Cameron Devine

ME465 Lab 2


Mobile robots operating outdoors can use GPS for localization. While GPS is very good, there is noise in its measurements. A Kalman Filter can be used to filter out some of this noise by utilizing knowledge about how the robot moves.

Robot Class

In your code, use the Robot.m MATLAB class. Initialize the class using,

robot = Robot(pause_duration);

where pause_duration is the time to wait before plotting the next point. An updated measurement is received from the GPS at a rate of 5 Hz. These measurements are returned by the function,

measurement = robot.get_measurement();

where measurement is a measurement of the current robot position from the GPS. This is a 2 element column vector consisting of the number of meters to the east of an origin and the number of meters north of the origin. This measurement can be considered to have noise,

\[\mathcal{N}\left(0, \begin{bmatrix}9&0\\0&9\end{bmatrix}\right).\]

The function,

input = robot.get_input();

provides the current input to the robot. It is a 2 element column vector of the force applied to the robot in Newtons to move it to the east and the north respectively. This function provides many non-zero inputs for the robot, but after the internally stored data is exhausted, the function will return a zero vector. At such a time, your code should consider having your script exit.

To allow you to visualize the function on the Kalman Filter, the function,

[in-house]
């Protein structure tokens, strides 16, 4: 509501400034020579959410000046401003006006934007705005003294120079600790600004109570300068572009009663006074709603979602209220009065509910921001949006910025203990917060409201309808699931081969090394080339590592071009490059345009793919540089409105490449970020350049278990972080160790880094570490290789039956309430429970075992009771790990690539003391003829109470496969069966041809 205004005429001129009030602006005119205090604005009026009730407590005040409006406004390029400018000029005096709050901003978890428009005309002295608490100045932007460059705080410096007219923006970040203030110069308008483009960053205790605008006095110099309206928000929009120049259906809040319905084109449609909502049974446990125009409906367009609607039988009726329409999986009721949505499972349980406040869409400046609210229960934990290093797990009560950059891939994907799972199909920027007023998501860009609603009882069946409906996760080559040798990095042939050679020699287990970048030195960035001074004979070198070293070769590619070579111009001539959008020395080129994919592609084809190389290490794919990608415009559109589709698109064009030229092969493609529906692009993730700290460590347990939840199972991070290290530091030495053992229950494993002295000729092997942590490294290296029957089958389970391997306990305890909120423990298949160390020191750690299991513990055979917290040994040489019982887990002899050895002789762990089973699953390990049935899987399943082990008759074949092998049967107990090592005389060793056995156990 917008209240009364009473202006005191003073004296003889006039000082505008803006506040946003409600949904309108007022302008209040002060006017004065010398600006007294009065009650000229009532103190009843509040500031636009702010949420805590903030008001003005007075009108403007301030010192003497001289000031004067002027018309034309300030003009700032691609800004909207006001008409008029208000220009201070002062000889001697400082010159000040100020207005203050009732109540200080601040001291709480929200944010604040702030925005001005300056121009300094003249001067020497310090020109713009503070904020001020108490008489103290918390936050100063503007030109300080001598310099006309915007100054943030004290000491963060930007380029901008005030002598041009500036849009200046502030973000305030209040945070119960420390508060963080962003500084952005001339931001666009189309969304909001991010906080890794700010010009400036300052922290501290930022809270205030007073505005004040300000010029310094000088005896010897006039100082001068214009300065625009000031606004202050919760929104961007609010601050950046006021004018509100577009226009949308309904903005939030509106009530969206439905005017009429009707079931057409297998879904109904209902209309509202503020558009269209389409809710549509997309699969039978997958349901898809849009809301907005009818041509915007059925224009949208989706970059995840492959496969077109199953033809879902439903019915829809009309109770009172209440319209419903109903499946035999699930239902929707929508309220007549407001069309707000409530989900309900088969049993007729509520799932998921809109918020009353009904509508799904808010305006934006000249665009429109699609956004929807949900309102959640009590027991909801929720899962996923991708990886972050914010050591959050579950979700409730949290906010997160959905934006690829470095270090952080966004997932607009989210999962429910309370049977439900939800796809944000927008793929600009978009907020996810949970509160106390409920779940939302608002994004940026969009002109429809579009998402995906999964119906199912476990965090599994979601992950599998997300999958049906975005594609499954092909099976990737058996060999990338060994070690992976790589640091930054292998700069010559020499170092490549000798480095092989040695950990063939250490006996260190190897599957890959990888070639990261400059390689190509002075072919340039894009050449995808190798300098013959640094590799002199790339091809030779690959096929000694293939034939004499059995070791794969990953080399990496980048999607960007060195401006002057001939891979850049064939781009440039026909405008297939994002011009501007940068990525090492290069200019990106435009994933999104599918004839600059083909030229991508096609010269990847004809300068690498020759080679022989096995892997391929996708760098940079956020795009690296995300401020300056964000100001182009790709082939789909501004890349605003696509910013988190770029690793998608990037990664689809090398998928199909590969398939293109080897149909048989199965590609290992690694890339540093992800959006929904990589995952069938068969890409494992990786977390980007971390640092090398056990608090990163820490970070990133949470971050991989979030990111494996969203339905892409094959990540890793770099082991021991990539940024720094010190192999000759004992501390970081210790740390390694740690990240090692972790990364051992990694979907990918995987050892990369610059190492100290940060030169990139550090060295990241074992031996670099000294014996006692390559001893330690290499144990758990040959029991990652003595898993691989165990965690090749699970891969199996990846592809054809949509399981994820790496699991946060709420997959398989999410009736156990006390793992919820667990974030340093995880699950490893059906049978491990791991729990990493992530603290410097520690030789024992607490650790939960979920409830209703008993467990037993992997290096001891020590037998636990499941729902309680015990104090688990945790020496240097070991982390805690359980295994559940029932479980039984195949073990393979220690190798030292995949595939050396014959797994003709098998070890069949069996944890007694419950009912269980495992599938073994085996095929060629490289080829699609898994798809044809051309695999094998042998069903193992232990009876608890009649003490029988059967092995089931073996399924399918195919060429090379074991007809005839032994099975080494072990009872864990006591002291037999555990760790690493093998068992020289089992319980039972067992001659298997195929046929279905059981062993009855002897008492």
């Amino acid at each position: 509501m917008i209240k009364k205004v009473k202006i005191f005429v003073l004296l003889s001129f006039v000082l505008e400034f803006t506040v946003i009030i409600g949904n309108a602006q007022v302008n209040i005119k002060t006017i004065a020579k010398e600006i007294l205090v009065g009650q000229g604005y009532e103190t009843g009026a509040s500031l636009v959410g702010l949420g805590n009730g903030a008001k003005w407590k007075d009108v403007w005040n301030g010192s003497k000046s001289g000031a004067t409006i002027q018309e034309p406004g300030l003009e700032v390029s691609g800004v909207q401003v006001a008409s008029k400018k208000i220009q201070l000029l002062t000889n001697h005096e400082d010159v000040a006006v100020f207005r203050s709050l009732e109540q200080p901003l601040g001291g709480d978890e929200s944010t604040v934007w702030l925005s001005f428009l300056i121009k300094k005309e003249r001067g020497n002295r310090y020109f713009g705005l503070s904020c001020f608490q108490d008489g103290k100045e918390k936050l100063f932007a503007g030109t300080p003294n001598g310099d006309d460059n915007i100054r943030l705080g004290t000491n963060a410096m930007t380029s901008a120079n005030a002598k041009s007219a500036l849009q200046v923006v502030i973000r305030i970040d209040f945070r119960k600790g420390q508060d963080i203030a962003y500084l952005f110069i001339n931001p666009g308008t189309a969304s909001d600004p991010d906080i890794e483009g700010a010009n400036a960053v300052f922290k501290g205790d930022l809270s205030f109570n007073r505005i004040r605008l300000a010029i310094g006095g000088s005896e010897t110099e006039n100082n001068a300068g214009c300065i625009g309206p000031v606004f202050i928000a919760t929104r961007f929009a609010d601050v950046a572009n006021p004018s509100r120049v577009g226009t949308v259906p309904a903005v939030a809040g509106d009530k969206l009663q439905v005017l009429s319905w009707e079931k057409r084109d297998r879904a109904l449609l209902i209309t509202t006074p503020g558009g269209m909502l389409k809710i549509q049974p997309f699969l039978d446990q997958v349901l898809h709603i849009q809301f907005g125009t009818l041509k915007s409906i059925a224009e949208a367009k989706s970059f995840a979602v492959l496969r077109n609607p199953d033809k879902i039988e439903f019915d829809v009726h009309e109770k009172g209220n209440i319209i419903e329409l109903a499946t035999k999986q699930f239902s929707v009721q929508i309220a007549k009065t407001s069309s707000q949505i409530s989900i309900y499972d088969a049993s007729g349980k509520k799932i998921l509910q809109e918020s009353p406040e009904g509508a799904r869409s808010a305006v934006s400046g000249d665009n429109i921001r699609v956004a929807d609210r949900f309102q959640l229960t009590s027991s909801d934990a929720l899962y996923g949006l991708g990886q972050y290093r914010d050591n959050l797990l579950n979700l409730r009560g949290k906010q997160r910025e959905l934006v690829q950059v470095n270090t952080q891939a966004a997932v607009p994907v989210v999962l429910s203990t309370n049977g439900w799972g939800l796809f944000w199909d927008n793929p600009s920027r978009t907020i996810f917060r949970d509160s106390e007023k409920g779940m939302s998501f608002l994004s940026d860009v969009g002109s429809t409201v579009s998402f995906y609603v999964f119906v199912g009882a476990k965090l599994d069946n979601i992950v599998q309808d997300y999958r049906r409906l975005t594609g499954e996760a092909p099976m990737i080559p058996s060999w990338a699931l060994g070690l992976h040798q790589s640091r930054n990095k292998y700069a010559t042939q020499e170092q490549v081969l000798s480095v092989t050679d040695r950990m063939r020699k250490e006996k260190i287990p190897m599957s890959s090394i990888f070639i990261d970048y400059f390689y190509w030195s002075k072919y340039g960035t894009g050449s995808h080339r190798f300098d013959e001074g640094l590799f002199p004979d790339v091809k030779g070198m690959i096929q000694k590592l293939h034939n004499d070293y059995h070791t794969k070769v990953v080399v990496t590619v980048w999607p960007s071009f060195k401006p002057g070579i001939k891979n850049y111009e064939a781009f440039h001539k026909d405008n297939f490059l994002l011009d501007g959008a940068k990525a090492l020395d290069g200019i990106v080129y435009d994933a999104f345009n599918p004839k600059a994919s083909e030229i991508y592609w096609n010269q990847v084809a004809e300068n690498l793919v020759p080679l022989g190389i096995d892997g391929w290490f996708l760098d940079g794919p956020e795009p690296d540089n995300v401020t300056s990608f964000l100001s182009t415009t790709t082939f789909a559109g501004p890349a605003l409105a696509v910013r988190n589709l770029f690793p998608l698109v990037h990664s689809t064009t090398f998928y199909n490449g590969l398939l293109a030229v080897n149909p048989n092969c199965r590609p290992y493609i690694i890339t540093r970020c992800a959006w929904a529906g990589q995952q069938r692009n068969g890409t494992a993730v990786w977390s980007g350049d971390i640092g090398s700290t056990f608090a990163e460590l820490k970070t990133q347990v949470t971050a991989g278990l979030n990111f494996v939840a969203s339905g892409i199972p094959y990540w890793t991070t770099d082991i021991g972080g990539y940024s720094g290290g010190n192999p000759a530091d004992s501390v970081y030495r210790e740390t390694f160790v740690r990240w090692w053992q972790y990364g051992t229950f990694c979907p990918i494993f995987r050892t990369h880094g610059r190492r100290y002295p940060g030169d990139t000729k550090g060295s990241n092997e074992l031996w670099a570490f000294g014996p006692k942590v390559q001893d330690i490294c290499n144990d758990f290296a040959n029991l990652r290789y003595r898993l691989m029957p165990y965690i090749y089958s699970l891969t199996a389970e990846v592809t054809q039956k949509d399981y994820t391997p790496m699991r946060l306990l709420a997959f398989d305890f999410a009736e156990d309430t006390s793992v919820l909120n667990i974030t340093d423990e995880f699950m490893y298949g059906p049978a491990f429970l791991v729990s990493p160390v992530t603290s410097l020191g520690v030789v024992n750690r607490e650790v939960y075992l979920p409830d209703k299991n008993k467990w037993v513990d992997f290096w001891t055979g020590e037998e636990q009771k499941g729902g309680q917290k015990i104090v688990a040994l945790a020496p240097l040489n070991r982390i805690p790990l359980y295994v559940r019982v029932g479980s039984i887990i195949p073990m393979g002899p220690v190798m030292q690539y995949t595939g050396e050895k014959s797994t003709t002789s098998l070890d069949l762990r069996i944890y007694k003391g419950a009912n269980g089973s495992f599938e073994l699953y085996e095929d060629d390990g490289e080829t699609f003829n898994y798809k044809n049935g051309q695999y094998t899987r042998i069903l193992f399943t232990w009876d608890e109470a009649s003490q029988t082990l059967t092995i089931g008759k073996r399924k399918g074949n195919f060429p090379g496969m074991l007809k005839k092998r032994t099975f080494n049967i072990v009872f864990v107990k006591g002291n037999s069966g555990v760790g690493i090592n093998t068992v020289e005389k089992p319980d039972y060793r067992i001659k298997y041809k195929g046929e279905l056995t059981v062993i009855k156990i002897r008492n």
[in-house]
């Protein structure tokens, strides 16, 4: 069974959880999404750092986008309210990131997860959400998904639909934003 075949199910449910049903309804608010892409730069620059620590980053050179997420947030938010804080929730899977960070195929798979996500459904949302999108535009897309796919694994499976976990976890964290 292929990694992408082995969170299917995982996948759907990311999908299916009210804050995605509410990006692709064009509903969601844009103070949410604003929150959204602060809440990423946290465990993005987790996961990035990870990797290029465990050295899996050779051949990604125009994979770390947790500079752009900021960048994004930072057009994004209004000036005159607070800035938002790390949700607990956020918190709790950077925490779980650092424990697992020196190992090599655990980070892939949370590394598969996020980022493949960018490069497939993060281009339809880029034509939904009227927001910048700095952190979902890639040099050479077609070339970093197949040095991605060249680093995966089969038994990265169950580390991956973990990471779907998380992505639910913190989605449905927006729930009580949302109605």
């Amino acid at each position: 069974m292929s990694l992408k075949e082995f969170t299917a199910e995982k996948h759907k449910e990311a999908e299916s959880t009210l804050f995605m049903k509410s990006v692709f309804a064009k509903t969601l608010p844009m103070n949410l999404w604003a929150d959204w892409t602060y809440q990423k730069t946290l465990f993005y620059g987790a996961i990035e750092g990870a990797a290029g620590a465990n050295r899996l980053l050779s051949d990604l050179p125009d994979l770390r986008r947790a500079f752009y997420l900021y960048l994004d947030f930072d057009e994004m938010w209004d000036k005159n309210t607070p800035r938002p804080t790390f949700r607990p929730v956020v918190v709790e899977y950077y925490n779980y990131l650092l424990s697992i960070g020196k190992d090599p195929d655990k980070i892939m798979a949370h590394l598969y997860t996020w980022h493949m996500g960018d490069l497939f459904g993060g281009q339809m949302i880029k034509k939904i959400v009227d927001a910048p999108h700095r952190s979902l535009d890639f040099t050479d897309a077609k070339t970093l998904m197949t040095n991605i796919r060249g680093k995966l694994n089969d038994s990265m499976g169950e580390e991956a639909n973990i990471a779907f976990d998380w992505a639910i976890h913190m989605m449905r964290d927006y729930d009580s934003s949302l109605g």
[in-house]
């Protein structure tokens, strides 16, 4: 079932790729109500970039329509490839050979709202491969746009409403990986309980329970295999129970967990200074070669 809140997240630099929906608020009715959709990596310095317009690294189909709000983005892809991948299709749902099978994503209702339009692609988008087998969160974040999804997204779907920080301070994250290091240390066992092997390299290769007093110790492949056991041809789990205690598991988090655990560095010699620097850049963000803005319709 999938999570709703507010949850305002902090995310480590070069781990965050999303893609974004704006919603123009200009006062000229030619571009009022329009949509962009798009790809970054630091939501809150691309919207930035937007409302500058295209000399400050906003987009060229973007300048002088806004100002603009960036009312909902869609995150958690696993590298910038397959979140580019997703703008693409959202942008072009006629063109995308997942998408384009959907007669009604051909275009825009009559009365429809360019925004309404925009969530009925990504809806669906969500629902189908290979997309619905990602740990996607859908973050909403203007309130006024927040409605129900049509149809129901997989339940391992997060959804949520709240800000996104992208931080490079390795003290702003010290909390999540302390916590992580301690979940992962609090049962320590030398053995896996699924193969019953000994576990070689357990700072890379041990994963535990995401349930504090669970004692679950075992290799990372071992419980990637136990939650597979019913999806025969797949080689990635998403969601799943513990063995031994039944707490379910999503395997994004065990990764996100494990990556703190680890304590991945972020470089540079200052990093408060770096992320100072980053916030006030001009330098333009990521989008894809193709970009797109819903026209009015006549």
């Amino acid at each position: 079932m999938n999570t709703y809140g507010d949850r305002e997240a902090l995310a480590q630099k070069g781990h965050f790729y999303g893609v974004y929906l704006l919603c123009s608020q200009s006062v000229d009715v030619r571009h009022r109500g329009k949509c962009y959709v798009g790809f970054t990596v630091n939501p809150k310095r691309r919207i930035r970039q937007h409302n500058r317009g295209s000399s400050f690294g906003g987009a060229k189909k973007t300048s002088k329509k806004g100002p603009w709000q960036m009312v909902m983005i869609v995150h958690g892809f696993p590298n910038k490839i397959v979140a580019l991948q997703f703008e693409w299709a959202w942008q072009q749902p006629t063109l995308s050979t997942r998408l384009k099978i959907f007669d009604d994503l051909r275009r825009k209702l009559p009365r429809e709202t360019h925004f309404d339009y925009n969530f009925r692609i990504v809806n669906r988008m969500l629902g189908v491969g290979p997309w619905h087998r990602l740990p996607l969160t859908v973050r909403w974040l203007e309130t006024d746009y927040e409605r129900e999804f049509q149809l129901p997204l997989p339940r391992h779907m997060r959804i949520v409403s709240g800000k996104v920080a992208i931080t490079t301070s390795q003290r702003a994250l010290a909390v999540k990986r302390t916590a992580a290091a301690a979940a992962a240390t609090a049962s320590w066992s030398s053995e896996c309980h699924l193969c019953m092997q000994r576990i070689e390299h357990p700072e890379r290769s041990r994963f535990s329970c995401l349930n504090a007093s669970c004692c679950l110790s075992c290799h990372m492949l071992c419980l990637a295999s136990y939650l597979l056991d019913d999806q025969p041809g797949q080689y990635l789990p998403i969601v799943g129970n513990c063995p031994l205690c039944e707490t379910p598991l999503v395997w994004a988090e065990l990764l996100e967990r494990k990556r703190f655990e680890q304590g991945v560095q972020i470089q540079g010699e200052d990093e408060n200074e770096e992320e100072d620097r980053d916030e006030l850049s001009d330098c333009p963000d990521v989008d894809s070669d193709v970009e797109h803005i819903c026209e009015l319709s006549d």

robot.plot(estimate, variance)

is provided. The arguments for this function are first, estimate, the 4 element column vector of the current estimate of the robot location, and variance the 4 by 4 current variance matrix of the estimate from the Kalman Filter. These two argument assume a state vector,


These arguments are only used for plotting.

Robot Description

The motion of the robot is defined by the equations,

\[\begin{aligned}\dot{v}_x&=\frac{F_x}{m}+\nu\quad\text{and}\\ \dot{v}_y&=\frac{F_y}{m}+\nu,\end{aligned}\]

where $m=9\ \text{kg}$, $F_x$ and $F_y$ are the forces applied to move the robot in the $x$ and $y$ axes, $v_x$ and $v_y$ are the velocities of the robot motion in the $x$ and $y$ axes, and $\nu\sim\mathcal{N}(0, 1\times10^{-3})$. Similarly, the equations,

\[\begin{aligned}\dot{x}_x&=v_x+\upsilon\quad\text{and}\\ \dot{x}_y&=v_y+\upsilon,\end{aligned}\]

convert the velocity to a position where $x_x$ and $x_y$ are the position of the robot in the $x$ and $y$ axes, and $\upsilon\sim\mathcal{N}(0, 5\times10^{-4})$. These equations can be encoded in a state space model, then discretized.

Initial Conditions

You may assume that the robot starts at an initial location $(x_x,\,x_y)=(50,\,-30)$, and with zero velocity. These initial conditions have a variance of $9\ \text{m}^2$ for the robot position, and $0.2\ \text{m}^2/\text{s}^2$ for the velocity. Using a Kalman Filter, estimate the path of the robot from the GPS measurements and the inputs to the robot.


To complete this lab, the following must be accomplished using the instructions above:

  1. Determine the continuous time state space model of the robot.
  2. Discretize the continuous time state space model to create a discrete time model of the robot
  3. Initialize the robot class.
  4. Set initial values for the robot state estimate and variance.
  5. Get a measurement and input from the robot class.
  6. Plot the current state estimate and variance.
  7. Create a loop to iteratively get measurements and inputs, then plot.
  8. Have the loop exit when a zero vector input is received.
  9. Implement the Kalman Filter code inside the loop to filter the incoming measurements.

Lab Report

In your report, along with the normally required information, discuss the benefits of using the Kalman Filter to localize the robot.